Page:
In W40 in the maize landscape, the Buenos Aires Grain Exchange of Argentina reported that as of September 27, the maize planting progress reached 7.3% of the planned area, covering 534.2 thousand hectares (ha). While this figure is 6% higher than in 2022, it remains notably below the five-year average of 15.4%. During W39, a slowed down of sowing occurred due to insufficient rainfall, limiting work to areas with adequate soil moisture. The final area planted during the early sowing season will depend on precipitation levels over the next 15 days.
Mexico plans to phase out genetically modified corn and glyphosate by Feb-24, posing a challenge to United States (US) exports as around 90% of US corn is genetically modified. The Biden administration intends to legally challenge Mexico's embargo on these products, citing provisions in the free trade agreement between the two countries. Mexico's decision to limit GMO corn usage aims to protect domestic corn production and ensure food sovereignty. A dispute settlement commission under the US-Mexico-Canada Agreement (USMCA) has been established, reflecting the economic and agricultural consequences of Mexico's embargo on US trade, primarily in GMO corn. Mexico has proposed cooperation with the US on scientific research regarding the health effects of GMO corn, but the US declined, arguing that existing research is sufficient.
Furthermore, amidst the climate crisis and the Mexican Government's opposition to genetically modified grains, indigenous farmers in Oaxaca, Mexico, have been organizing seed banks to protect traditional corn varieties. The lack of rainfall in the region has prompted farmers to adapt their cultivation methods, switching from rainfed to irrigation. Corn is a staple crop for these indigenous communities, used for self-consumption and local sales. The prolonged drought in Mexico, affecting about two-thirds of the country, has led to the creation of community seed banks, such as "Casa del Rayo" in Santa Ana Zegache, which aim to preserve native corn varieties and safeguard them against the impacts of climate change. These efforts are critical to ensure food security for the indigenous communities in the region, which heavily rely on corn.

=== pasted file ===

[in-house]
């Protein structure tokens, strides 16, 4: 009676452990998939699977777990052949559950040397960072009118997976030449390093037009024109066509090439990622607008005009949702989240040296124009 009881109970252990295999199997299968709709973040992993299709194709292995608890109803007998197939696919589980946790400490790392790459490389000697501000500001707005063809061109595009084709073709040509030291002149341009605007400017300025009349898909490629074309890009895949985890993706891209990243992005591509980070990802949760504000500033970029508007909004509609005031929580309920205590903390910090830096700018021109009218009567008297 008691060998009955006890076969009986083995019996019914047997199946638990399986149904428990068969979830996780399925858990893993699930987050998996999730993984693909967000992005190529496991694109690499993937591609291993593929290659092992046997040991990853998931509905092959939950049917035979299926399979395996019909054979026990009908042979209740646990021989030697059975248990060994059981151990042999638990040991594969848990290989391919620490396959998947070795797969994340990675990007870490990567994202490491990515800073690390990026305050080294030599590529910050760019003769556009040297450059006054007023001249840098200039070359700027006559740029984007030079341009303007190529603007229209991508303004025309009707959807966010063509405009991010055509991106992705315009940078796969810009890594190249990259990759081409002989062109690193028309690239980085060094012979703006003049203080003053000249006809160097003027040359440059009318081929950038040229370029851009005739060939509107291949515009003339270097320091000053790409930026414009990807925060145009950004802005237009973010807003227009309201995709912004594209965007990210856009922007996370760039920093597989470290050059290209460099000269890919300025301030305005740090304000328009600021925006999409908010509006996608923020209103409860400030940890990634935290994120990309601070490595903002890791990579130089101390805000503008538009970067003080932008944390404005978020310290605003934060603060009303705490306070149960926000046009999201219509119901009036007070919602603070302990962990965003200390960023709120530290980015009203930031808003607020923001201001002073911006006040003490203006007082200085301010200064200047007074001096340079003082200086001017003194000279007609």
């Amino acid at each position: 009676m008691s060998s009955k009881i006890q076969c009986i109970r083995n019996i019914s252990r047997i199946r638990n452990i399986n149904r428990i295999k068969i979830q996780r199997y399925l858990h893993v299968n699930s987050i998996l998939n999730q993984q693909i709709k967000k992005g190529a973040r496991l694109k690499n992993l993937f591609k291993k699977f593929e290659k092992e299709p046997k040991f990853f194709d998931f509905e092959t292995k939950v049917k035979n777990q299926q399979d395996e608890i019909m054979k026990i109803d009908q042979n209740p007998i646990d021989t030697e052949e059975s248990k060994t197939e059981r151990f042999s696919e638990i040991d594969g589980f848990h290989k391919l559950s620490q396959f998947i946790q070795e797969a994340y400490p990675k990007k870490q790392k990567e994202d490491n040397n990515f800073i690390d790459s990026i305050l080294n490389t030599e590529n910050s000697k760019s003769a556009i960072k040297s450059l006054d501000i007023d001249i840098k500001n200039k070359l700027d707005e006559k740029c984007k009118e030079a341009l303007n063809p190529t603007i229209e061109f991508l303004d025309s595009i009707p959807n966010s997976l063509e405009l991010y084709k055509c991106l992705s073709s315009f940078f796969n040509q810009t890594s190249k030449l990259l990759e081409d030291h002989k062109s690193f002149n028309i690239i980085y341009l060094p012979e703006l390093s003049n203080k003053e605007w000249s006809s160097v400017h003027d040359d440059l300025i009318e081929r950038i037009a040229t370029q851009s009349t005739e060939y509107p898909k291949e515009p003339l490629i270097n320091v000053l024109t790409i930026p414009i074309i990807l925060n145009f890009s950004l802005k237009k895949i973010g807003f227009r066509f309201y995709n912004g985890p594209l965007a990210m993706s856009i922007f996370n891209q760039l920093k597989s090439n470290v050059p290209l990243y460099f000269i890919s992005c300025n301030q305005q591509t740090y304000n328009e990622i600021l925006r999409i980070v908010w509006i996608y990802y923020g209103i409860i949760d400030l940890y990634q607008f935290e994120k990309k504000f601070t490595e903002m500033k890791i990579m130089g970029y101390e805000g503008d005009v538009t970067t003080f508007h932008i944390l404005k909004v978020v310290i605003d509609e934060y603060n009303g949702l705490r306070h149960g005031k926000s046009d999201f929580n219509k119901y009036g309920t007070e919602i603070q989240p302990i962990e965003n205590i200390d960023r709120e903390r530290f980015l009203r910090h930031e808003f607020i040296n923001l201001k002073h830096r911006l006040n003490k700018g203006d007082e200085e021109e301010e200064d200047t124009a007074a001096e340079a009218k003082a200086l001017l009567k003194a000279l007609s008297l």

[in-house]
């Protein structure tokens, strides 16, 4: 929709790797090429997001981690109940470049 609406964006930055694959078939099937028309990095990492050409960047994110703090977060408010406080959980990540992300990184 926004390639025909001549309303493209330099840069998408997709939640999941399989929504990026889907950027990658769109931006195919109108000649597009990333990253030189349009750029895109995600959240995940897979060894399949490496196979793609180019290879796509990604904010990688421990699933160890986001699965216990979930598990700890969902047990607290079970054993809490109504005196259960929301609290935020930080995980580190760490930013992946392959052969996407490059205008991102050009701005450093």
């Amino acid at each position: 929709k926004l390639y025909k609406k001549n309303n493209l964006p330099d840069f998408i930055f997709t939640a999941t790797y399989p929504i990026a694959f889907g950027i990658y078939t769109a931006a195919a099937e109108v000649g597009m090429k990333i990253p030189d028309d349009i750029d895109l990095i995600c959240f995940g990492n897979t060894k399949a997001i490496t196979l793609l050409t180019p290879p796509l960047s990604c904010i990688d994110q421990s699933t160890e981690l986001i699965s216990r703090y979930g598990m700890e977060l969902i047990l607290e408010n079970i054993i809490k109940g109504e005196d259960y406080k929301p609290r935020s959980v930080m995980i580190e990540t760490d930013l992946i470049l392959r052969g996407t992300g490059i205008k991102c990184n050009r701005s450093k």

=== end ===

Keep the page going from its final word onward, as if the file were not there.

Chinese importers have recently displayed heightened interest in purchasing Ukrainian maize due to its competitive pricing in the market. Traders from Singapore also expect significant Ukrainian maize purchases, roughly equivalent to 10-12 Panamax loads, scheduled for delivery between November and December. Despite the availability of alternative export routes like the grain corridor and river ports, the Odessa and Mykolaiv ports remain pivotal for active grain exports.
Lastly, Brazil's estimated corn harvest for the 2023/24 season has been revised downward, primarily due to a projected 4.5% decline in the cultivated area compared to the previous season. The expected production area has been reduced from 4.18 million hectares (ha) to 3.99 million ha, with some farmers opting for soybean cultivation instead of corn. However, despite the decrease in the cultivation area, an increase in average productivity is anticipated, which should boost the yield from 5.92 thousand kilograms/ha to 6.71 thousand kg/ha.
For the 2024 off-season crop, the planned area is expected to be 0.4% smaller than the previous year. This reduction in cultivation area may lead to a drop in average productivity from 6.44 thousand kg/ha in the current season to 6.12 thousand kg/ha. In the North and Northeast regions of Brazil, the area for corn cultivation is forecasted to decline by 1.7% in the 2023/24 season, with an expected average productivity of 5.77 thousand kg/ha. The total corn cultivation area for the 2023/24 season is anticipated to be 1.3% smaller than the previous season, with a potential yield of 6.19 kg/ha. This translates to an estimated national corn production of 135.71 million tons for the upcoming season, a decrease from previous estimates and the previous year.